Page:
2. If they don't have it, you don't need it. And if you need to survive for years, you could graze on Costco and Cabella's (jointly) and live mighty well. The Costco has high castle walls and you can shoot the zombies from high on your parapets.

  3. You and I will form the core of a foraging army that will sweep from survival camp to survival camp. Like locusts.

  4. You must have my house bugged. I saw the Castle preview and laughed…and set to record. But I said to the clan, "if they were serious, they should build a cabin in the mountains"…well, if they were serious they wouldn't be on TV. My cabin would be hidden though, one that says "go away, nothing to see here."

    I watch Doomsday Preppers all the time – they use the goofiest people they can find, but at least once a show you get a good idea. Like just the other day while watching I learned not to live in California or Florida…

    Food and water stores run out, you prep by learning how to survive…

  5. Living in California or Florida means that you'll end up as "soylent green" to feed the hungry zombies.

    Doomsday preppers as with most reality TV, relies on the shock value. Most of these people would be better served enjoying living in their cabins and vacationing in the out-back rather than hoarding and fortifying. I'm not anti-hoarding or fortifying, but you also have to enjoy your life while waiting for "the end" to come.

  6. An EMP attack would likely rapidly escalate winding up with a full on nuclear exchange… the castle would be right in the path of serious radioactive fallout.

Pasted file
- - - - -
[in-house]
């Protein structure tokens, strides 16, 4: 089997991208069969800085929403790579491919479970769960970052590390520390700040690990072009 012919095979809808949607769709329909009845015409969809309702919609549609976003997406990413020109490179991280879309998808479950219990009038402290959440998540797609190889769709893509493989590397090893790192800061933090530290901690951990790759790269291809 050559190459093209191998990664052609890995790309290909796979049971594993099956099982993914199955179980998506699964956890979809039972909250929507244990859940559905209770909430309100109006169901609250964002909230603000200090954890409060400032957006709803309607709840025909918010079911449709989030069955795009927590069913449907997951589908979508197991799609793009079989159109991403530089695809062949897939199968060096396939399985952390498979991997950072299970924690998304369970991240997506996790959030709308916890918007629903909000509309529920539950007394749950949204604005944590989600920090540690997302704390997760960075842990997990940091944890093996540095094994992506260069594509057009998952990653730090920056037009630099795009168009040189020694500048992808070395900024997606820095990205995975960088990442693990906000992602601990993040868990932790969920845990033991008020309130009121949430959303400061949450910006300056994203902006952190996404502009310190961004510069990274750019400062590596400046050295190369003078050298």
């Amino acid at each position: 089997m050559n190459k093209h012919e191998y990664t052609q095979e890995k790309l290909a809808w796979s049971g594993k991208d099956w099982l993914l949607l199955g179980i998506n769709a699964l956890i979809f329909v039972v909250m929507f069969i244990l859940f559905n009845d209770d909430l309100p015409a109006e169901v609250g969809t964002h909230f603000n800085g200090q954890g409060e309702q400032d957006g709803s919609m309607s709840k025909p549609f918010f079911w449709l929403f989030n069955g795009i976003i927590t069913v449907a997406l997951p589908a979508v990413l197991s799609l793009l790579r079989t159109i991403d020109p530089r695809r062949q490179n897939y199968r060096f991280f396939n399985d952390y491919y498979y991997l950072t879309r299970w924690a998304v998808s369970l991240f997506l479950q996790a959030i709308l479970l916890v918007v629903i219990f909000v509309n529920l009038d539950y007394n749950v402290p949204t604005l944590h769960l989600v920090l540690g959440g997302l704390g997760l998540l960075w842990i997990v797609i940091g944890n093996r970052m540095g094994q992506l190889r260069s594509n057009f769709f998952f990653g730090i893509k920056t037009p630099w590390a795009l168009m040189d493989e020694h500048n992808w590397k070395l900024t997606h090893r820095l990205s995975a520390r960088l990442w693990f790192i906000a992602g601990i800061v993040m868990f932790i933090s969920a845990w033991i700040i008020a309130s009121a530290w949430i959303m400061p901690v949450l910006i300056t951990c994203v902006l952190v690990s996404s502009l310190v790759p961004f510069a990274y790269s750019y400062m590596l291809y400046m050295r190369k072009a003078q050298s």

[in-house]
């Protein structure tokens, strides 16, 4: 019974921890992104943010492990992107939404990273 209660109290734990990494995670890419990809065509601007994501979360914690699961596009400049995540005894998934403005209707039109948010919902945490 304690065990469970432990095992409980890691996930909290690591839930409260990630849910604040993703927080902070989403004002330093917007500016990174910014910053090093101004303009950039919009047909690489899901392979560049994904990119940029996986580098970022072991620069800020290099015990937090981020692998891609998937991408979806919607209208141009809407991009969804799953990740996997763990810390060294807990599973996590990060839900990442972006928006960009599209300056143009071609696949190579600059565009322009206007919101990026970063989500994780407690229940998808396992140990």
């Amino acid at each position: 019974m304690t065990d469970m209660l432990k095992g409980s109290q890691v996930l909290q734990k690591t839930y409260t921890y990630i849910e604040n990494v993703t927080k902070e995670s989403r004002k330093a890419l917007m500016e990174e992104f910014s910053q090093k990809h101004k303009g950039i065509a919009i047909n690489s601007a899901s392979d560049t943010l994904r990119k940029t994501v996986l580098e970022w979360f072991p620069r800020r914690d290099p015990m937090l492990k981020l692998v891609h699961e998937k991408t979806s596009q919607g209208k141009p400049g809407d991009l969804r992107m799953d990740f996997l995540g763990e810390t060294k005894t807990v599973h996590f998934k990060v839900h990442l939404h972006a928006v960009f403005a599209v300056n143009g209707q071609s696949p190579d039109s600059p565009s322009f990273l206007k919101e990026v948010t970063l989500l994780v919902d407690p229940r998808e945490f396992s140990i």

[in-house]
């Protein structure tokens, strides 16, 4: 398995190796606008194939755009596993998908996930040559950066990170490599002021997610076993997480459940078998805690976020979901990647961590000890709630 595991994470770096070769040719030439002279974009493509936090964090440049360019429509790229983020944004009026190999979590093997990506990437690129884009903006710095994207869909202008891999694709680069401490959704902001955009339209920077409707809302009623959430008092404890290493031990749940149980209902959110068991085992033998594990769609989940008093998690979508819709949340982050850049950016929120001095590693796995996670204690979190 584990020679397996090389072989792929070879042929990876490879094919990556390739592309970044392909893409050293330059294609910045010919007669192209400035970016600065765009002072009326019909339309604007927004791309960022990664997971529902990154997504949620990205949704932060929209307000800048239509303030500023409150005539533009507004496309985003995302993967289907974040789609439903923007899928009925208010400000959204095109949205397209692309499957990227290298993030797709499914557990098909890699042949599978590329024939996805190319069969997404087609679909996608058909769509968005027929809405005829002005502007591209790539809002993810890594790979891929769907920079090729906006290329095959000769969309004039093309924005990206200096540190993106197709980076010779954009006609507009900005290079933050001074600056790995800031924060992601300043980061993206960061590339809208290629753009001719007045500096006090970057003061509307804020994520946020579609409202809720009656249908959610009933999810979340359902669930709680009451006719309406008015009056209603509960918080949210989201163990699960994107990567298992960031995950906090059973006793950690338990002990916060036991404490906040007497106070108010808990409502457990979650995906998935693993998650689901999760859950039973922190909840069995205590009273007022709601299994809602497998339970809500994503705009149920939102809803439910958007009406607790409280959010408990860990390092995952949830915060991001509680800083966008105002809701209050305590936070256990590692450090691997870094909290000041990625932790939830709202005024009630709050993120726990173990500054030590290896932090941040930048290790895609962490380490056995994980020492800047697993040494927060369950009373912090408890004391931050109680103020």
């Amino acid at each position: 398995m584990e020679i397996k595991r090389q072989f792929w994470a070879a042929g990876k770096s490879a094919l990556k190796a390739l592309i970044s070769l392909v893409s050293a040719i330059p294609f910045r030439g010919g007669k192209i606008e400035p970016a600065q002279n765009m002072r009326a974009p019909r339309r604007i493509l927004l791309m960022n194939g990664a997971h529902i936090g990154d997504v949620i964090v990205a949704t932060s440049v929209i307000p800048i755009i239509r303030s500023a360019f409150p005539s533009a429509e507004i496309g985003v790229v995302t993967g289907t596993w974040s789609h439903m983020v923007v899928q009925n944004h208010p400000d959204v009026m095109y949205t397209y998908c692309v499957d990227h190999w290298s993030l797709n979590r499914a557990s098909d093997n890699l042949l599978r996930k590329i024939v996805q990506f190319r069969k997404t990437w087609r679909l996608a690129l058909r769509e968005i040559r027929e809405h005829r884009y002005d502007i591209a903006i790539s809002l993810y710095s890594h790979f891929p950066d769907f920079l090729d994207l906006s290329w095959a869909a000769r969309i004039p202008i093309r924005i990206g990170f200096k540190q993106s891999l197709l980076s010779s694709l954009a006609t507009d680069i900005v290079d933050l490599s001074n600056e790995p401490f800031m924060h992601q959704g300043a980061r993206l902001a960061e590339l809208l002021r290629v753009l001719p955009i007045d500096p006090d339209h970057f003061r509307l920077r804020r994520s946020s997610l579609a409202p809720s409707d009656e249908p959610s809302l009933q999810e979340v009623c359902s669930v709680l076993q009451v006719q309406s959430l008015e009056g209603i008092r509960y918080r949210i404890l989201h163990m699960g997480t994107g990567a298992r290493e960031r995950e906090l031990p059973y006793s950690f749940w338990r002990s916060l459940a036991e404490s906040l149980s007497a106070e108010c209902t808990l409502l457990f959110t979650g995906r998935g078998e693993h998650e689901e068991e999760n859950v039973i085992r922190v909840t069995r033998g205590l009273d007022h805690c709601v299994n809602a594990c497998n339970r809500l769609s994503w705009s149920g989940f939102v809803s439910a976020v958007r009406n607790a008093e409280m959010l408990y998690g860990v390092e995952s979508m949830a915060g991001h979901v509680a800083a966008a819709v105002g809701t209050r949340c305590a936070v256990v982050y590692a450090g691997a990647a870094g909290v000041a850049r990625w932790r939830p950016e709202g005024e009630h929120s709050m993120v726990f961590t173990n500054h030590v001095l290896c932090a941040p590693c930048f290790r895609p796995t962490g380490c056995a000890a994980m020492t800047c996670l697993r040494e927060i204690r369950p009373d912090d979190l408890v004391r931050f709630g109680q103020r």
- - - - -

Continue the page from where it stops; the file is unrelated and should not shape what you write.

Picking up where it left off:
7. I don't have a problem with being prepared. However, a full on nuclear exchange would likely need to "nuclear winter" and another ice age. Read up on the last one. there were ice sheets over 3000 feet thick over North America 15,000 years ago (just a heartbeat in geologic time). Providing that you survived the "full on nuclear exchange", it would be better to have the castle near the equator.

  8. For the record, "Anonymous", who is afraid to come here with their name and info, has been abusive and comments beyond this one were deleted for that reason. Fair and reasoned disagreement is encouraged. Childish anonymous posts are not.

  9. NOTE: I've had more spam from this blog post than from any other (and to date there have been more than a few here on Virtual Mirage). If you want to make it here on the reply and exchange area from this point, I request that you NOT be anonymous. Usually I entertain those, but not with the hostile and rude anonymous replies that arrive here.

    Thank you, The Management